Nathan Gunn recital bodes well for forthcoming Higdon opera

Nathan Gunn, baritone. Photo by Sharkey Photography.
Nathan Gunn, baritone. Photo by Sharkey Photography.
Posted: April 24, 2013

NEW YORK - Five years in the making, star baritone Nathan Gunn's high-concept, high-style recital Wednesday at Carnegie Hall's Zankel auditorium could be heard as a precursor of his leading role in Jennifer Higdon's forthcoming Civil War-era opera Cold Mountain, co-commissioned by Opera Philadelphia and the Santa Fe Opera.

The Anglo-American program concluded with Dooryard Bloom, a 25-minute Higdon work for baritone and orchestra that's among her best, heard here in the premiere of a new version replacing full orchestra with the Pacifica Quartet and pianist Julie Gunn. That more viable configuration should allow the piece to be more widely heard, which it certainly deserves.

Walt Whitman's Civil War elegy for Lincoln, "When lilacs last in the dooryard bloom'd," took up three pages of the program - a huge amount of poetic real estate for a composer to sustain. It's a compositional tour de force but doesn't sound like one because the music feels poetically right, as if this is what the words were always waiting for.

But some pieces just don't reduce well. While the building blocks behind this one are more crystalized with smaller forces, you ultimately re-appeciate the original's rich orchestral coloring, and the details that are more than just atmosphere but that eloquently comment on the words. This new version will likely be a postscript to the original.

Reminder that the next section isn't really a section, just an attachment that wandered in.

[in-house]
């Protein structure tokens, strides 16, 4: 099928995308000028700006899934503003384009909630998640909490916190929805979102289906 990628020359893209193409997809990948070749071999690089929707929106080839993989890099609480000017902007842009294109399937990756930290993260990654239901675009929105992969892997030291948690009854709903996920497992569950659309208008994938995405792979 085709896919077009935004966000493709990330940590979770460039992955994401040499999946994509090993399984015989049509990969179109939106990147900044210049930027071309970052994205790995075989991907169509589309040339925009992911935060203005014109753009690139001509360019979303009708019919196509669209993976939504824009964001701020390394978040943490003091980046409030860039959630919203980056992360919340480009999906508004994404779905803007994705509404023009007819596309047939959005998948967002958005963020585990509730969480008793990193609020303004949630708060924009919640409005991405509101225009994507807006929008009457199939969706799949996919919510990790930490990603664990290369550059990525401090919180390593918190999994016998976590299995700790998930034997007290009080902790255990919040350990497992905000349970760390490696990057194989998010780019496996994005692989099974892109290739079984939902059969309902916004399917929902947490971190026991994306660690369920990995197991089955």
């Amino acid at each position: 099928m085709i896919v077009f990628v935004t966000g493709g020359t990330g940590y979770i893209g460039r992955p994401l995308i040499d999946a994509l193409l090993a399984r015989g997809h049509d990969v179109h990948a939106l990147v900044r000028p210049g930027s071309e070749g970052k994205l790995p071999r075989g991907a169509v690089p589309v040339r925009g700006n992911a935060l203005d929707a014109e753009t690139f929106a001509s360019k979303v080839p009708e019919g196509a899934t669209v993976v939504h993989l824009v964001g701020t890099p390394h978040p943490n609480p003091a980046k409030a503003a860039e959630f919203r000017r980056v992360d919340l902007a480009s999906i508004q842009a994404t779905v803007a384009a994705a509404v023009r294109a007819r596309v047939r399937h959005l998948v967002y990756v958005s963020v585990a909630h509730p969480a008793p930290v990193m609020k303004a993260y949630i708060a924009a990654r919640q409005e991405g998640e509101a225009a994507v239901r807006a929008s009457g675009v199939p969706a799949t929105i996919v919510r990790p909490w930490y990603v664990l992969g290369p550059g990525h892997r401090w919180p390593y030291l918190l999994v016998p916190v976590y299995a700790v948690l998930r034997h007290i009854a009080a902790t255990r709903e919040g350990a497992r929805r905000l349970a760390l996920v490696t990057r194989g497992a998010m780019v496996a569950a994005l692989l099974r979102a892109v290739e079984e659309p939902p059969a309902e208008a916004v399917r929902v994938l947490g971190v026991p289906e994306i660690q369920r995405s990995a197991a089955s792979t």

The Pacifica Quartet and his wife gave solid support to Gunn, who was in good vocal form with his coal-black lower range, clean, lyrical upper range, plus English diction that deftly employed regional accents to suit the milieu of the repertoire. (There's a reason he's director of Opera Philadelphia's American Repertoire Council). The voice alone was enough to reveal the poetic treasures of two songs by the little-known Ben Moore.

But was Gunn too comfortable onstage? He's such a theatrical animal that he only came 100 percent alive when a song gave him solid characters, such as the conversational interplay in George Butterworth's A Shropshire Lad. More raucous character sketches in Charles Ives songs like "Circus Band" (which also echoes the world of Cold Mountain) were dandy, but the Paul Bowles/Tennessee Williams song cycle Blue Mountain Ballads seemed more interesting for its authors than its content.

Gunn's innate theatricality allowed him to sustain the long emotional span of Dooryard Bloom. But there was a sameness to his interpretive choices that didn't help the decreased contour of the piece's reduced forces. He also seemed unready to enter the more unfiltered grief of the words.

Still, Higdon's opera (scheduled for 2015 in Santa Fe and 2016 in Philadelphia) is in good hands - give him a costume and a character and he'll be fine.


Contact music critic David Patrick Stearns at dstearns@phillynews.com.

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